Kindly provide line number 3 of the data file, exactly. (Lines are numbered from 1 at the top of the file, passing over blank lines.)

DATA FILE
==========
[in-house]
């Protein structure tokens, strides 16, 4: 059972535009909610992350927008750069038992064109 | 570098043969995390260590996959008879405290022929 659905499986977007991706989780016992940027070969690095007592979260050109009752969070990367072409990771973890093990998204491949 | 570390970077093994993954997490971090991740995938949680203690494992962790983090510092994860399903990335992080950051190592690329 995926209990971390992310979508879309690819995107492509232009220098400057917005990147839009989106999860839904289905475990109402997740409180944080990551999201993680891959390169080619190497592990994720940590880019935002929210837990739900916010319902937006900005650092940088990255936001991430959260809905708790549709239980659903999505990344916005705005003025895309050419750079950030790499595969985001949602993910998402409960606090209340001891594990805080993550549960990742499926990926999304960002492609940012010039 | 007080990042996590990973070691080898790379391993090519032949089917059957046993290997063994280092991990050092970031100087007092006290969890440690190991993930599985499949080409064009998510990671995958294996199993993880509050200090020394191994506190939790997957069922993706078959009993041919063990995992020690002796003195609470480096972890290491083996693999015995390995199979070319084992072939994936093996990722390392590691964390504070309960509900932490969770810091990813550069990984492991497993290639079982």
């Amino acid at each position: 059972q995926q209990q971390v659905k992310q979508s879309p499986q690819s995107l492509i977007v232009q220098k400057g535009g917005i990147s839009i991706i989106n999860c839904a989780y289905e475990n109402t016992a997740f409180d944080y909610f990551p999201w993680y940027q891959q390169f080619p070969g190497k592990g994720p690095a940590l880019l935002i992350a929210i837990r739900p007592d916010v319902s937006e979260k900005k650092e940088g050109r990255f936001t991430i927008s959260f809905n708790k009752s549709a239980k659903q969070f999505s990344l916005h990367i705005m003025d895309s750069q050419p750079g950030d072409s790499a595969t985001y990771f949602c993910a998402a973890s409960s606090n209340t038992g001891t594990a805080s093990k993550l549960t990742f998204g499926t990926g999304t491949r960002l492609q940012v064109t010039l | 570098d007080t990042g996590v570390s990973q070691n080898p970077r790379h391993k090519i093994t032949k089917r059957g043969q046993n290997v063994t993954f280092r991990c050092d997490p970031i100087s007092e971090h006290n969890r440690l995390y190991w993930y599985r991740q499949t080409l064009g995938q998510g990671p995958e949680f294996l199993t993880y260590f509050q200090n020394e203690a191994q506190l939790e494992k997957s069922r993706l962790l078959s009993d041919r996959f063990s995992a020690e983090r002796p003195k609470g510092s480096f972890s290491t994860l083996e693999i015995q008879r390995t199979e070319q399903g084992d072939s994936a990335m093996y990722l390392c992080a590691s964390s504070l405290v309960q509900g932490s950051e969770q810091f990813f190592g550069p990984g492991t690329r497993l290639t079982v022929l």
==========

């Amino acid at each position: 059972q995926q209990q971390v659905k992310q979508s879309p499986q690819s995107l492509i977007v232009q220098k400057g535009g917005i990147s839009i991706i989106n999860c839904a989780y289905e475990n109402t016992a997740f409180d944080y909610f990551p999201w993680y940027q891959q390169f080619p070969g190497k592990g994720p690095a940590l880019l935002i992350a929210i837990r739900p007592d916010v319902s937006e979260k900005k650092e940088g050109r990255f936001t991430i927008s959260f809905n708790k009752s549709a239980k659903q969070f999505s990344l916005h990367i705005m003025d895309s750069q050419p750079g950030d072409s790499a595969t985001y990771f949602c993910a998402a973890s409960s606090n209340t038992g001891t594990a805080s093990k993550l549960t990742f998204g499926t990926g999304t491949r960002l492609q940012v064109t010039l | 570098d007080t990042g996590v570390s990973q070691n080898p970077r790379h391993k090519i093994t032949k089917r059957g043969q046993n290997v063994t993954f280092r991990c050092d997490p970031i100087s007092e971090h006290n969890r440690l995390y190991w993930y599985r991740q499949t080409l064009g995938q998510g990671p995958e949680f294996l199993t993880y260590f509050q200090n020394e203690a191994q506190l939790e494992k997957s069922r993706l962790l078959s009993d041919r996959f063990s995992a020690e983090r002796p003195k609470g510092s480096f972890s290491t994860l083996e693999i015995q008879r390995t199979e070319q399903g084992d072939s994936a990335m093996y990722l390392c992080a590691s964390s504070l405290v309960q509900g932490s950051e969770q810091f990813f190592g550069p990984g492991t690329r497993l290639t079982v022929l």